Rajat Kumar Mohindru

Awareness campaign on waste management

Many cities in India are getting smarter but the smartness is veiled by the heaps of garbage present here and there. These heaps not only give an ugly look but also become a breeding ground for diseases and pollution as well. With proper planning and execution this problem can be eradicated. First of all waste segregation should be strictly implemented. As commonly known that wet waste can be turned in to compost. So the segregated wet waste should be used to produce compost by installing plants in every city. Apart from this, the domestic procedure of turning wet waste into compost should be widely advertised so that every domestic garden gets the home made compost and the wet waste is consumed. Waste segregation alone can bring wonderful results. Secondly, there should be recycling units for dry waste in every city or district and collected dry waste can be recycled. Thirdly, dumping sites should be marked exactly so that the collected garbage is not thrown here and there. Fourthly, awareness talks and seminars can be organised in educational institutions to make the masses aware. Competitions like ‘best out of waste’ can be organised. Debates and talks on the related topics may stir a few souls. So, segregating, compositing, recycling and awareness campaigns can stop turning these garbage heaps into garbage hills.

Anjali Kumar

Adopt waste mgmt technology

Waste management is one of the major challenge in all cities. The concept of smart cities was envisaged to beautify our towns, fully equipped with all civic facilities and ensuring neat and clean environment. Although noticeable change is visible among various applications in a smart city project, yet the garbage disposal is one such issue that warrants permanent solution. The heaps of solid waste are found piled up at many places due to lose control and carelessness. Near the dumping sites, the conditions are too precarious that stray animals and rag pickers scatter the garbage further, which severely impacts health and environment. Obviously, appropriate mechanism for disposal of dust and bio-waste is the foremost concern in localities and towns. In all smart city ventures, the perennial problem calls for a real bust and sustainable solution if they are really to claim smart city status. No doubt work under the parameters of smart city is undergoing in a phased manner but sites along the rail tracks, secluded areas and slums lack definite action plan. At some places, the problem has so much aggravated that it is impossible to overcome alone by the labour using traditional ways. The administration has to adopt technological and scientific means for disposal of different kinds of waste for productive and lasting solution. Like the curbs on manual scavenging by investing heavily on laying sewerage system, the government has not only to enforce regulatory discipline at households’ level but concurrently launch a vigorous campaign on regular basis for decomposition of the domestic waste for useful purposes. The smart city proposals to be indeed purposeful, various public amenities be upgraded and efficiently maintained for better living of the citizens, where environment protection has to be the topmost priority. Lest the euphoria of smart city will merely be elusive, till our surroundings are clean and green.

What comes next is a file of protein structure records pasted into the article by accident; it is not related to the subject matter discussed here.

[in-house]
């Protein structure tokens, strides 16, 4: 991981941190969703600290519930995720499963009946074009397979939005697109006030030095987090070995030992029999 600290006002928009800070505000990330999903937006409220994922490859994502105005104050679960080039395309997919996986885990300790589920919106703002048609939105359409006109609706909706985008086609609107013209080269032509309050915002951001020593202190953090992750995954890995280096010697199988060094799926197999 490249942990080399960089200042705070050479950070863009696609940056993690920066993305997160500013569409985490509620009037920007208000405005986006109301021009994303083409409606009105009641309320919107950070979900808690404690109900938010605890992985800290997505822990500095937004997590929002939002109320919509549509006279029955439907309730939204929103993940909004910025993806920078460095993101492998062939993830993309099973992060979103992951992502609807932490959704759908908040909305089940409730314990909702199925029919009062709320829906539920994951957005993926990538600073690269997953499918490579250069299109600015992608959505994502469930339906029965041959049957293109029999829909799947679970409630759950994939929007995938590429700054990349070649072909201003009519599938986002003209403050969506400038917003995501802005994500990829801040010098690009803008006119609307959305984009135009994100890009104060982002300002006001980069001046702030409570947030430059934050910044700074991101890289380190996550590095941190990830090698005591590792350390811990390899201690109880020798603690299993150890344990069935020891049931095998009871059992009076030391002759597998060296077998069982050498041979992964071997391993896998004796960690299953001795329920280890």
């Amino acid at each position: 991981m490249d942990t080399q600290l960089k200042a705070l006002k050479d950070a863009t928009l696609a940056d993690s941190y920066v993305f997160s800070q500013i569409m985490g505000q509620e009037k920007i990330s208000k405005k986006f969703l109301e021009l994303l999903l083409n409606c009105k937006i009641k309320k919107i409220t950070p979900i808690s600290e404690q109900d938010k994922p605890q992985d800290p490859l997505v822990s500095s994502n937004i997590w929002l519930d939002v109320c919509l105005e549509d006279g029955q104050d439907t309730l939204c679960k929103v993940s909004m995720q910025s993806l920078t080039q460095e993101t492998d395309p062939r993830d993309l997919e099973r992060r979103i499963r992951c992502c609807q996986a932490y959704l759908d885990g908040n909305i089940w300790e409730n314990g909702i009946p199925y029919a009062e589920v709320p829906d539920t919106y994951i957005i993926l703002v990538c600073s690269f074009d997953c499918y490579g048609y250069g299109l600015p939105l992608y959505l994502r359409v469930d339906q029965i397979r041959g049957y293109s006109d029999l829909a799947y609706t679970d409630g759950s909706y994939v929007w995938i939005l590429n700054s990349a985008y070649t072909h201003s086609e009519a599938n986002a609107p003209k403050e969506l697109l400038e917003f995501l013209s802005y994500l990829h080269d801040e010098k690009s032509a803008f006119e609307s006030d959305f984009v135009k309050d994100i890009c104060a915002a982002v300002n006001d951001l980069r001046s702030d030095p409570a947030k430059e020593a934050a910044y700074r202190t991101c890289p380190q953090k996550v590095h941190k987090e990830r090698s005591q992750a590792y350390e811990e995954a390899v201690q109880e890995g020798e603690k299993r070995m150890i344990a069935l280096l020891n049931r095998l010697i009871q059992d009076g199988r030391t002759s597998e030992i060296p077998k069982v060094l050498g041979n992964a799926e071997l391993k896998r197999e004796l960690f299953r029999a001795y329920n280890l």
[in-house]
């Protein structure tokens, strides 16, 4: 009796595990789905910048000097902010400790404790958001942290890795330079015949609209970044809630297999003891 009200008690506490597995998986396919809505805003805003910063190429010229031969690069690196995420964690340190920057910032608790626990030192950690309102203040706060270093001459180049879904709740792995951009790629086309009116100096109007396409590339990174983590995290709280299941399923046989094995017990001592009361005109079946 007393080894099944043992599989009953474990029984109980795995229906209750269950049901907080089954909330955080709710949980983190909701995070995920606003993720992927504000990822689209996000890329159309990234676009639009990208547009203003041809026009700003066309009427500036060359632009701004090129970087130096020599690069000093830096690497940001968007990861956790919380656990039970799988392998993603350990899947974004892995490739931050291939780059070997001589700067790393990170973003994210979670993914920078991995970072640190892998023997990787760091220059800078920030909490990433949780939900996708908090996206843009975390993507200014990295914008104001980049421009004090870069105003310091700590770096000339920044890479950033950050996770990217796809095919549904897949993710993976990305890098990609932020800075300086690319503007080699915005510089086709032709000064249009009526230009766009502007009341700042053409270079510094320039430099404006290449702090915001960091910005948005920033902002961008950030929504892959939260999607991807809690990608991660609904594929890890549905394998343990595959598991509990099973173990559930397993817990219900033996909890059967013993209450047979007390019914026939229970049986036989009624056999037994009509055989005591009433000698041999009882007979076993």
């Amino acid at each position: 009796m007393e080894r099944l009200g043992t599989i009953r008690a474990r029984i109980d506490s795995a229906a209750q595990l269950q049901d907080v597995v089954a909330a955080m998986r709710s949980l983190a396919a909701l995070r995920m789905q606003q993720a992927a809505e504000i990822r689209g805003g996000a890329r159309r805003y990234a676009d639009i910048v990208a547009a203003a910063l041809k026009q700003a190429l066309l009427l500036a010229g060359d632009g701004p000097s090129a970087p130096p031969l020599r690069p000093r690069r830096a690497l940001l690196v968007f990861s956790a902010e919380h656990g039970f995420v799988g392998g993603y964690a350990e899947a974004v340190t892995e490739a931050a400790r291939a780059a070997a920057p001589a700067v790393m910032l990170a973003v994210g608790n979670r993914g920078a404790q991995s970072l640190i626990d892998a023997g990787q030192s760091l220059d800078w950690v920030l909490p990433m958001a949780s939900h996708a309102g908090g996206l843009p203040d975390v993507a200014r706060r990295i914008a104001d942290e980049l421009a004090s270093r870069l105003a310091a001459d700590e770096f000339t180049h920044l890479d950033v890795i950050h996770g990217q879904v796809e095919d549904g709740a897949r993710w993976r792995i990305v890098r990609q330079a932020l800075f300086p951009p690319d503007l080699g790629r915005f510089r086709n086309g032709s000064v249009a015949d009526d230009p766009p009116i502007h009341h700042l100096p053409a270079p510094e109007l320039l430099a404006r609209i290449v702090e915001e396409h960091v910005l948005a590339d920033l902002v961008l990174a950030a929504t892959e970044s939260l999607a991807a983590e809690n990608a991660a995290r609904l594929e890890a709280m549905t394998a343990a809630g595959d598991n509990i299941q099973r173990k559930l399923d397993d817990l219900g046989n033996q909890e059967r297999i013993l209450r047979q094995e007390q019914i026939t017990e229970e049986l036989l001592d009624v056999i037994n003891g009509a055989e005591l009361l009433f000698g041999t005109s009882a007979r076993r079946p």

Nirmaljit Singh Chatrath

Set up solid waste management plants

The Union Government had selected Ludhiana, Amritsar and Jalandhar under the SCM for developing them as smart cities in the state. This looks quite paradoxical considering the conditions of cleanliness and piles of garbage becoming permanent fixtures. It is concerning to note that the Wariana dump has accumulated almost seven lakh tonnes of garbage due to the lack of a proper waste management plant. The fact that it receives 500 tonnes of waste every day only adds to the worry. City authorities have failed to act quickly to sort out the problem and nothing has been done to segregate garbage in the city. The importance of community participation in properly sorting waste is crucial considering the worsening state of our biological system. It is said that if the people come together change can be brought. The government should organise events and camps to give a descriptive note on the adverse effects of waste settlement on the city and the habitat we live in. The current methods of collecting, transporting, and disposing of solid waste are disorganised and could be detrimental to the environment and public health. The government need to devise a foolproof plan to permanently eradicate this problem. The three dustbin concept can come in handy as this method is tried and tested by foreign countries and the difference is quite noticeable. Blue dustbin for recyclable material, black for disposable waste and green for organic waste. The most common mistake of the common man of India is mixing organic waste and recycling waste which is highly perilous. We need to figure out what can be the possible way to reduce the amount of waste piling up and save our Punjab. The government should set up waste management plants to convert solid waste into energy and electricity which can be further used to provide voltage to villages and backward areas and also power up the city. Organic waste can be restored in the form of biogases and natural fertilisers and help in the well-being of the crops of farmers. Recyclable waste is full of surprises and can be used in various hacks and DIYs to decorate and even reuse plastic. Eight plastic bottles are capable of creating 1 T-shirt. This will prove to be a boon to drastically reduce waste disposal, hence, cleaning up the environment. Waste collection system makes any urban environment cleaner, healthier and more sustainable. This smart system reduces air pollution and carbon emissions caused by waste collection traffic, eliminates the odours and mess associated with traditional waste collection and makes unsafe and unsanitary waste collection a thing of the past.